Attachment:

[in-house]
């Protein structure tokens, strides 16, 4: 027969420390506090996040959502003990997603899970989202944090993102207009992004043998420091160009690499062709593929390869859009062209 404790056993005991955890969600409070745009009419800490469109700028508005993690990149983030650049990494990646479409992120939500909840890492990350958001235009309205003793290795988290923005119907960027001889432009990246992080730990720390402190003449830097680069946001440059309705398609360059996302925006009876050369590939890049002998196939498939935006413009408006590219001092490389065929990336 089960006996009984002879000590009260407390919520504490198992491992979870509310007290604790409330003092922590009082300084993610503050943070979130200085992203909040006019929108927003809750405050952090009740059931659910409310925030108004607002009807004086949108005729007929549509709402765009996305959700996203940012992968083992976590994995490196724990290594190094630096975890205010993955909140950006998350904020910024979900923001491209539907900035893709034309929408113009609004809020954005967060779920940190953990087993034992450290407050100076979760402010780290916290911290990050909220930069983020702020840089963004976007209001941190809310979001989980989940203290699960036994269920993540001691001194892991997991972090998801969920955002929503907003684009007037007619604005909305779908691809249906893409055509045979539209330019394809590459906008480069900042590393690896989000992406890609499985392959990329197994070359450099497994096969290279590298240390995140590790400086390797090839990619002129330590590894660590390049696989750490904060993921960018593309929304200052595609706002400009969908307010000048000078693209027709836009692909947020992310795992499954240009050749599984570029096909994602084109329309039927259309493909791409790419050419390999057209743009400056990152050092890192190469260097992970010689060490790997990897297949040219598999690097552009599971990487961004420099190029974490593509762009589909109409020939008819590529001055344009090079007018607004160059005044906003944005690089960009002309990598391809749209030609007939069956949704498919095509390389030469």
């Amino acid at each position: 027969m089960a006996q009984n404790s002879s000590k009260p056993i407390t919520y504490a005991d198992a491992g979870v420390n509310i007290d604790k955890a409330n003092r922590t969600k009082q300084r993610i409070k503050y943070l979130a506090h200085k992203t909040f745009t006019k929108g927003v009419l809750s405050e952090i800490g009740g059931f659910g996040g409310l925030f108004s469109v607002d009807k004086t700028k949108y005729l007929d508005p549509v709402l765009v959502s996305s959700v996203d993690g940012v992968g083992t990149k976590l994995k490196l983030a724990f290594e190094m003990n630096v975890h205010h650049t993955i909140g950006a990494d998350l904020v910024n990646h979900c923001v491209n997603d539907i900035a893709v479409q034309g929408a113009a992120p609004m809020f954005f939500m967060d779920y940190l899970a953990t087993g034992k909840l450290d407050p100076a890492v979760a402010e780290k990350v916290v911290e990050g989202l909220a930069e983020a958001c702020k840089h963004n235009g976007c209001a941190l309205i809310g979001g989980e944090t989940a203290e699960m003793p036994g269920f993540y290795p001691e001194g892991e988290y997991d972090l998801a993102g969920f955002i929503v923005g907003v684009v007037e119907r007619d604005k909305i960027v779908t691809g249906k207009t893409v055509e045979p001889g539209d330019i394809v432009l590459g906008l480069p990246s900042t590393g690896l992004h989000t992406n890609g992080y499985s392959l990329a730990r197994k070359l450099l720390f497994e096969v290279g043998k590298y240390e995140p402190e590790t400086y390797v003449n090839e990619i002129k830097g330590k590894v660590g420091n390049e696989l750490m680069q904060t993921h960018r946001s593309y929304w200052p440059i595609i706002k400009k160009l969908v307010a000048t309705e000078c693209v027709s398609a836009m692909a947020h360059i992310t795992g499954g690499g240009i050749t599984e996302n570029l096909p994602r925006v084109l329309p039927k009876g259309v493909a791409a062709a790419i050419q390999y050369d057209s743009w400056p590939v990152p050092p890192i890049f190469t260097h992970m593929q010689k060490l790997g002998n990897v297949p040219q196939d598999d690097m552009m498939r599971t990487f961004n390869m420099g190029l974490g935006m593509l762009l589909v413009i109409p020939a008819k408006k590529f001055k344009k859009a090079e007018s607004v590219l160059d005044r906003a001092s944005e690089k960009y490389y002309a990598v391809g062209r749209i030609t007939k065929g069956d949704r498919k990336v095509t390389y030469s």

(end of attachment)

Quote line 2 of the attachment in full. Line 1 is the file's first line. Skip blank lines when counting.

């Protein structure tokens, strides 16, 4: 027969420390506090996040959502003990997603899970989202944090993102207009992004043998420091160009690499062709593929390869859009062209 404790056993005991955890969600409070745009009419800490469109700028508005993690990149983030650049990494990646479409992120939500909840890492990350958001235009309205003793290795988290923005119907960027001889432009990246992080730990720390402190003449830097680069946001440059309705398609360059996302925006009876050369590939890049002998196939498939935006413009408006590219001092490389065929990336 089960006996009984002879000590009260407390919520504490198992491992979870509310007290604790409330003092922590009082300084993610503050943070979130200085992203909040006019929108927003809750405050952090009740059931659910409310925030108004607002009807004086949108005729007929549509709402765009996305959700996203940012992968083992976590994995490196724990290594190094630096975890205010993955909140950006998350904020910024979900923001491209539907900035893709034309929408113009609004809020954005967060779920940190953990087993034992450290407050100076979760402010780290916290911290990050909220930069983020702020840089963004976007209001941190809310979001989980989940203290699960036994269920993540001691001194892991997991972090998801969920955002929503907003684009007037007619604005909305779908691809249906893409055509045979539209330019394809590459906008480069900042590393690896989000992406890609499985392959990329197994070359450099497994096969290279590298240390995140590790400086390797090839990619002129330590590894660590390049696989750490904060993921960018593309929304200052595609706002400009969908307010000048000078693209027709836009692909947020992310795992499954240009050749599984570029096909994602084109329309039927259309493909791409790419050419390999057209743009400056990152050092890192190469260097992970010689060490790997990897297949040219598999690097552009599971990487961004420099190029974490593509762009589909109409020939008819590529001055344009090079007018607004160059005044906003944005690089960009002309990598391809749209030609007939069956949704498919095509390389030469």